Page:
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Sudan in the Past

13 March 2013

At www.naukawpolsce.pap.pl/en/news/news,394464,polish-archaeologists-have-d… oldest-houses-in-africa.html …. which goes back an estimated 70,000 years (to be verified) according to the Institute of Archaeology and Ethnology in Poznan, which is in the Middle Palaeolithic period and therefore something of a surprise. It's a bit upsetting to the consensus anthropological view of human development so we can expect some hurried attempts to retract and reassign to the Upper Palaeolithic (or later). It was described as a sizable house and not your average hovel, and people had clearly adapted to the wetland environment of the period and there is even evidence of planned distribution of tasks which included a separate butchery area and a flint workshop. Animals hunted included big beasts such as elephant, buffalo and hippopotamus, as well as monkeys and cane rats.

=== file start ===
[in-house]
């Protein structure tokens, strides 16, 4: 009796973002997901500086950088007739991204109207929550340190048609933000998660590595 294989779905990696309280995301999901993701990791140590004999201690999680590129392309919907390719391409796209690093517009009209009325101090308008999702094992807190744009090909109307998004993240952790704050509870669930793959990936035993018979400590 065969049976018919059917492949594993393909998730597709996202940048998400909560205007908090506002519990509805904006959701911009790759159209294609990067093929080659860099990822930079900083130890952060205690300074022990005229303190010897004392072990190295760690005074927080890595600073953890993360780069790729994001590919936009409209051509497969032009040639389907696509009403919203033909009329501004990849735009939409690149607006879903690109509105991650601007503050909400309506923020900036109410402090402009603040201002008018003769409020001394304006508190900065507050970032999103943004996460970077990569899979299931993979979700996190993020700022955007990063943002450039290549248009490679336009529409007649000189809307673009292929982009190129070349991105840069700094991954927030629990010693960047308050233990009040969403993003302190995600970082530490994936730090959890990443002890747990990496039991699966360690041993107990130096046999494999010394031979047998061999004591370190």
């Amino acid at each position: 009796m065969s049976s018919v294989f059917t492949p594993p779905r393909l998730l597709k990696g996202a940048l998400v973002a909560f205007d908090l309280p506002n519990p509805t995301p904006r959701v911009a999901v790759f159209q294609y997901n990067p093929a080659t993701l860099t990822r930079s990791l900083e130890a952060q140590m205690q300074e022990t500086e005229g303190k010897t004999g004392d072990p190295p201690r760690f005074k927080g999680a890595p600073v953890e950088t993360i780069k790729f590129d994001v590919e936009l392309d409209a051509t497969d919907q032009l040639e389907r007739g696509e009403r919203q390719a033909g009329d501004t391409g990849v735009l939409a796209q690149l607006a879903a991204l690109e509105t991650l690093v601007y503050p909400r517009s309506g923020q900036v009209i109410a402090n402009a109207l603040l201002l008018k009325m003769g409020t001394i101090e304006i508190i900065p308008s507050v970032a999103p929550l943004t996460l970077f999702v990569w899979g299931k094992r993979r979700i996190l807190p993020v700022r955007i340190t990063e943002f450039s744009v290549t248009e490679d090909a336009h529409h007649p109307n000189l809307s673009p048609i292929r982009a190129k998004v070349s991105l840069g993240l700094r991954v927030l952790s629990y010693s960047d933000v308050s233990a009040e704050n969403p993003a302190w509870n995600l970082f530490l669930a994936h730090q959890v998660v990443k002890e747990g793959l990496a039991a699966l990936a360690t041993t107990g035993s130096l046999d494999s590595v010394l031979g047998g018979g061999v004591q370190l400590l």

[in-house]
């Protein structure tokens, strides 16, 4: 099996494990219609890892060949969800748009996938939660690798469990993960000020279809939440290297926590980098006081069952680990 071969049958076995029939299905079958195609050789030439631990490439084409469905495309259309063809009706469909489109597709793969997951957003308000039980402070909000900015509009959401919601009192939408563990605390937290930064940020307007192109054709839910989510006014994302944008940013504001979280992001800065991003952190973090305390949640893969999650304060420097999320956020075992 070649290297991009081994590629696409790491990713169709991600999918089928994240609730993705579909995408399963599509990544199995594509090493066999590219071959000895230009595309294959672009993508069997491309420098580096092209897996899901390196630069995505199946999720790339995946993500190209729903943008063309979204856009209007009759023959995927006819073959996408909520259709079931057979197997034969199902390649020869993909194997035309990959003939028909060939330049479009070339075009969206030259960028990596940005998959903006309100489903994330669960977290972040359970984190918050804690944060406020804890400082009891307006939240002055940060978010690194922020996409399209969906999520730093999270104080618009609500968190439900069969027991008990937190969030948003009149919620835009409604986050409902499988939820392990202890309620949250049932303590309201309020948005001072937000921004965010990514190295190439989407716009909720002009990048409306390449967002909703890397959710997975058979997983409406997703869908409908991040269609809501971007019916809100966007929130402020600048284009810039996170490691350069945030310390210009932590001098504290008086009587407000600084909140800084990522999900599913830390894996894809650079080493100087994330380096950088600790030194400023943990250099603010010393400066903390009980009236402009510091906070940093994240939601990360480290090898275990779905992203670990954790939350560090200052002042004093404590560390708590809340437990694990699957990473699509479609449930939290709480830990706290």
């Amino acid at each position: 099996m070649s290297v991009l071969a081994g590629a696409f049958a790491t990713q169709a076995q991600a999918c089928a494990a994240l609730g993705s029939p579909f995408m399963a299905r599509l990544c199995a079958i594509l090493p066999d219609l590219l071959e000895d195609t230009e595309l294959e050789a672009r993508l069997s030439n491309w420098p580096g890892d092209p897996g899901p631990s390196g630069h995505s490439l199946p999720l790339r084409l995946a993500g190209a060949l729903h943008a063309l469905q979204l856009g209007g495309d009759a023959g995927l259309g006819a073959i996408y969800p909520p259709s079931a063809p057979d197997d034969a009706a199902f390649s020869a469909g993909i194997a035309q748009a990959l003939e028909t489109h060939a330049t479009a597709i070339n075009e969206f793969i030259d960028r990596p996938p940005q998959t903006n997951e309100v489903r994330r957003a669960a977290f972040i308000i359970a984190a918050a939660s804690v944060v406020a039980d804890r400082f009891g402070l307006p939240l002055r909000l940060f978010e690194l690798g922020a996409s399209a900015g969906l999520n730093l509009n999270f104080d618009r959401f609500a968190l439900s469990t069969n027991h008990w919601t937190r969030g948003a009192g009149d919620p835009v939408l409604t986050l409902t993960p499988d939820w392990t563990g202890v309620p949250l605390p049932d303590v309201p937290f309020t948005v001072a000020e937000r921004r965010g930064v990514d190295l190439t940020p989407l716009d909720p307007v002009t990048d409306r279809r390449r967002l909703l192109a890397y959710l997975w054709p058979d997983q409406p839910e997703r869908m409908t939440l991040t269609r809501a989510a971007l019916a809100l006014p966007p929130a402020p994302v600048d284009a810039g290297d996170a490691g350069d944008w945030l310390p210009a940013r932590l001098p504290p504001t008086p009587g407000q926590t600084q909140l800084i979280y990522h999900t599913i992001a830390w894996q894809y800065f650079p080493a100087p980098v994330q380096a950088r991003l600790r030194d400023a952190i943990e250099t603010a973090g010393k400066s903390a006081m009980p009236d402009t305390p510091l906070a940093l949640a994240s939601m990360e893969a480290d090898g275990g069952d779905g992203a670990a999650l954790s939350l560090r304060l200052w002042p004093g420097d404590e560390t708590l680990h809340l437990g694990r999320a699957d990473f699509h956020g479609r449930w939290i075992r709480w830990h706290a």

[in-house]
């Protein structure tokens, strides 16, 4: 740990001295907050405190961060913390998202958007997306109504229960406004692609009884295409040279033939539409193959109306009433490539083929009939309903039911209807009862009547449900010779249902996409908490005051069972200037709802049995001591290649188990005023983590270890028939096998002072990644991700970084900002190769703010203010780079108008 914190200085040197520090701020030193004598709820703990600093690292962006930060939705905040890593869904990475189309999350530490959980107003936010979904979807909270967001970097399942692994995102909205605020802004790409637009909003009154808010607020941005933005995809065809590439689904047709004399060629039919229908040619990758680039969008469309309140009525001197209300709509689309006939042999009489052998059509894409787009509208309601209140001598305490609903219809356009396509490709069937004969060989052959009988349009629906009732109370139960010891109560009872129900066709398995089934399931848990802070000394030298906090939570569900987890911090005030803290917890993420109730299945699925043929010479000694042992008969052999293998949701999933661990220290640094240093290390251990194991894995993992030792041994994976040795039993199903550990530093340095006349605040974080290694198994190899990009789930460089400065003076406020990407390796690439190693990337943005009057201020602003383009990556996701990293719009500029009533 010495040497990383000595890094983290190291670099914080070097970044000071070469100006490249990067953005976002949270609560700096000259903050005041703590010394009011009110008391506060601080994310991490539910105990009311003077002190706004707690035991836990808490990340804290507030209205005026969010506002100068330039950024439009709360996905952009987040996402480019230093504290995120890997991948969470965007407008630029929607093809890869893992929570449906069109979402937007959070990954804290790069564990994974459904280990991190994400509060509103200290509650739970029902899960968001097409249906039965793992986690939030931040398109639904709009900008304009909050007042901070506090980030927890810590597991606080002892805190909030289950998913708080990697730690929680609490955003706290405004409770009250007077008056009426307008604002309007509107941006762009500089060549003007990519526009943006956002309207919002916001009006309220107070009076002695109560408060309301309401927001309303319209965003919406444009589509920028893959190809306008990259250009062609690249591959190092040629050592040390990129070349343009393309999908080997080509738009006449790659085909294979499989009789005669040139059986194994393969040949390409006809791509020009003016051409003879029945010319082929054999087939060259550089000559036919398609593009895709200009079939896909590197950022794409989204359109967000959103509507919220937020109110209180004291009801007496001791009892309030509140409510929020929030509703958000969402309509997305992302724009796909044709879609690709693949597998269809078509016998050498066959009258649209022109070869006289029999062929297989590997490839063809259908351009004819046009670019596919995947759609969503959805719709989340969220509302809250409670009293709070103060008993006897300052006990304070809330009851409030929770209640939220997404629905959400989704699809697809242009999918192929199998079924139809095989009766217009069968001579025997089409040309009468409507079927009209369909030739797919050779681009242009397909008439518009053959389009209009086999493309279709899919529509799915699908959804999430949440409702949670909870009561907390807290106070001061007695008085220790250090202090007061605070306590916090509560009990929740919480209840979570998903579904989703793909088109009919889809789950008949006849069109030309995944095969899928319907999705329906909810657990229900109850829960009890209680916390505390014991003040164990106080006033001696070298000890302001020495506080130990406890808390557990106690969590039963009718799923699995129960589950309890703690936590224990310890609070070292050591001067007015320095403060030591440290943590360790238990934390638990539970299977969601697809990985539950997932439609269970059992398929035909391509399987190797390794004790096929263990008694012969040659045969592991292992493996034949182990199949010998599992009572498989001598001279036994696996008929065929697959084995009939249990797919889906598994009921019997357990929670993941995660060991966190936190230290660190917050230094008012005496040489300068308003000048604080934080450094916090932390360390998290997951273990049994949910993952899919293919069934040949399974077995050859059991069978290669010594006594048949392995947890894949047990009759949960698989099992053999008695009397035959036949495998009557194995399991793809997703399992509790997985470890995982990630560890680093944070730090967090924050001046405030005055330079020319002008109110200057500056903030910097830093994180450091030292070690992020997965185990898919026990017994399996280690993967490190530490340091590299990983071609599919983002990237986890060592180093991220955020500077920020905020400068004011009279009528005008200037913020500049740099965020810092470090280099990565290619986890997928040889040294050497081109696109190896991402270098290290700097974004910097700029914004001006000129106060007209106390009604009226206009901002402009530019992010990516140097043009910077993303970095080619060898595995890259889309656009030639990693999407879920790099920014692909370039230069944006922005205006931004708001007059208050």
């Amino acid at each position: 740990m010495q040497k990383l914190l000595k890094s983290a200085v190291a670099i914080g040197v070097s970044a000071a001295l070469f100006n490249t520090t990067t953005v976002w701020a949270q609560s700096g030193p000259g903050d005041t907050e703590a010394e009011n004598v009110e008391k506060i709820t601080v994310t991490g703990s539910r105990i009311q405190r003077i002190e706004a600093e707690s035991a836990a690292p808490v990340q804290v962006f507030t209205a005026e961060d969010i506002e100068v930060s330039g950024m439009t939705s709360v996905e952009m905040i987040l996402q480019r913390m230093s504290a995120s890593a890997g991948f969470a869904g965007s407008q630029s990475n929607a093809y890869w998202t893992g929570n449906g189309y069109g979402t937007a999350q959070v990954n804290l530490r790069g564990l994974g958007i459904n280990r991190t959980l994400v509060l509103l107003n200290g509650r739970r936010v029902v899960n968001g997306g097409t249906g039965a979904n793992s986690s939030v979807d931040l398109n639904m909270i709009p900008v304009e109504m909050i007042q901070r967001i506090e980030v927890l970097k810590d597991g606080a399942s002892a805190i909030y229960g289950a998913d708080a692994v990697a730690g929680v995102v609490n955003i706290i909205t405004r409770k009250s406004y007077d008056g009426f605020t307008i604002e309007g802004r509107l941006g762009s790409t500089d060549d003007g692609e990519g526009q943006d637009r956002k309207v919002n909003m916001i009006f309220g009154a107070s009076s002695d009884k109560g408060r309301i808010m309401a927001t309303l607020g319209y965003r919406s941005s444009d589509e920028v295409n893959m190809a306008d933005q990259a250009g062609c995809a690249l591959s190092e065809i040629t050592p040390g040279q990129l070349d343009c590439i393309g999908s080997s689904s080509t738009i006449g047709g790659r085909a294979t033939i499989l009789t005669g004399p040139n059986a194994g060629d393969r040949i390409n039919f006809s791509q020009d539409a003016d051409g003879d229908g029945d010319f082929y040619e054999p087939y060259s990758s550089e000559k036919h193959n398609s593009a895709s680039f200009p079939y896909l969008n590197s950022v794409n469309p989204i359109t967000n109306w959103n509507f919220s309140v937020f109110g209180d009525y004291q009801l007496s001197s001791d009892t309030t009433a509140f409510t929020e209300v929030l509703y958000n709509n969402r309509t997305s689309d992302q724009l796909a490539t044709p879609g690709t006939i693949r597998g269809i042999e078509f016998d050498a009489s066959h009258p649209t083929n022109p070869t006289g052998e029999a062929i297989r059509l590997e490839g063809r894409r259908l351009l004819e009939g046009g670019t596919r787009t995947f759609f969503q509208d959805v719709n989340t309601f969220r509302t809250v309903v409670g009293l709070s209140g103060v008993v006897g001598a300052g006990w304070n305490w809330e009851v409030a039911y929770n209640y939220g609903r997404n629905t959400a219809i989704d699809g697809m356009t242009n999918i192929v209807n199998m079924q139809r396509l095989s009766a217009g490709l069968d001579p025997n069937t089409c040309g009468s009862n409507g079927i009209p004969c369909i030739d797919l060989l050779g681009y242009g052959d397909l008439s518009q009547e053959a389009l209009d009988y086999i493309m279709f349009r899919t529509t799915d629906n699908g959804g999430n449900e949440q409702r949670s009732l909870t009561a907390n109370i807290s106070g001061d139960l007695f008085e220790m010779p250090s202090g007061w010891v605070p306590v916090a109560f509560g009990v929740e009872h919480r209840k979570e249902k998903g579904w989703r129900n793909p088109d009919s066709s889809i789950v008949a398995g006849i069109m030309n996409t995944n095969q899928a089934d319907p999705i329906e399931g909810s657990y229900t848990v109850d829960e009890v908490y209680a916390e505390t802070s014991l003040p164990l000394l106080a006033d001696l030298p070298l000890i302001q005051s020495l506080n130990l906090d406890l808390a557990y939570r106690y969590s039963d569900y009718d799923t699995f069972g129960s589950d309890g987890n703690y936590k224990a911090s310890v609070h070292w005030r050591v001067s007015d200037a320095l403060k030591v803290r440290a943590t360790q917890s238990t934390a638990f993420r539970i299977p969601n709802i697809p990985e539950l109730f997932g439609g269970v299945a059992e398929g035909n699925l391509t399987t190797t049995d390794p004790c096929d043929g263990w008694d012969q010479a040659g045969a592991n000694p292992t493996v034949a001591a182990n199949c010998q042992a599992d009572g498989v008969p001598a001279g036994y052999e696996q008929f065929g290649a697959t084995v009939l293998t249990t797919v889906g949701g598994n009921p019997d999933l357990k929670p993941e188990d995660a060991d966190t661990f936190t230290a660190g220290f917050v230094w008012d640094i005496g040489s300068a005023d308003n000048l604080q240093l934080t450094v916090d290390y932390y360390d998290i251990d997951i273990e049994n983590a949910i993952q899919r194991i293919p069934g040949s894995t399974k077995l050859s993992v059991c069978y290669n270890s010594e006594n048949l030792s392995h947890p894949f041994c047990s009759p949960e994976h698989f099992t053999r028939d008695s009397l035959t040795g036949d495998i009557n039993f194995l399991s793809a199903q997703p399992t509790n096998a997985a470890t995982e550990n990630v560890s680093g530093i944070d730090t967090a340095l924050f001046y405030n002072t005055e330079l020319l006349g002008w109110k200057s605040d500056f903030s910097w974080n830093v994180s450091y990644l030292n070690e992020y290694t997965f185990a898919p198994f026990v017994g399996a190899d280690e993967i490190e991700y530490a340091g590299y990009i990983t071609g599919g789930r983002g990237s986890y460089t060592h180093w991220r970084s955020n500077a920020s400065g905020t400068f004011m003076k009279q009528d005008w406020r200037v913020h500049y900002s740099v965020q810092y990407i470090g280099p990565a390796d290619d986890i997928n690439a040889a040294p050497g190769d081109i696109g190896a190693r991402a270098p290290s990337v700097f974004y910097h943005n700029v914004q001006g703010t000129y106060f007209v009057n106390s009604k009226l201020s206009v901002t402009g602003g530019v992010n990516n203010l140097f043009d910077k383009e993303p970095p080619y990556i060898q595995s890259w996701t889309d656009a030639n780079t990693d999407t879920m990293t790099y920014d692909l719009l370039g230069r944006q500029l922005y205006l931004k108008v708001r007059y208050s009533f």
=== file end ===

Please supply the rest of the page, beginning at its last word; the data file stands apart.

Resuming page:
At www.naukawpolsce.pap.pl/en/news/news,394397,polish-archaeologists-are-ex… … which concerns an area of ancient rock engravings and an archaeological site going back more than 5000 years ago in the mountains between the Red Sea and the Nile Valley in NE Sudan (off the beaten track of other archaeologists) at Bir Nurayet. It is overlooked by Mt Magardi but the carvings are in the foothills and high plateau with thousands of images of cattle, camels, wild animals and humans. This was prior to 3000BC a major route of communication, used by cattle rearing tribes. It was in effect an ancient drove route between summer and winter pastures in an area of wide valleys and grassy plateaus. The rainfall pattern differed prior to 3000BC. Nowadays it is dry and inhospitable. However, there was also an intervening period when the climate was generally arid but punctuated by very wet phases. These left behind a series of silt layers that had to be dug away from the rock faces and were deposited in the late 3rd and the 2nd millenniums BC (copntemporary end of OK, MK and NK periods in Egypt to the north). The rock art clearly belongs prior to this time, when the Sahara and the Eastern Desert were occupied by pastoral tribes. Although the depictions of cattle are assumed to be pictures or drawings of contemporary life there is also the possibility the cattle had another meaning associated with the sky – a bit like the boats found on rock faces in the Eastern Desert to the north (east of Egypt) which could be heavenly barques.

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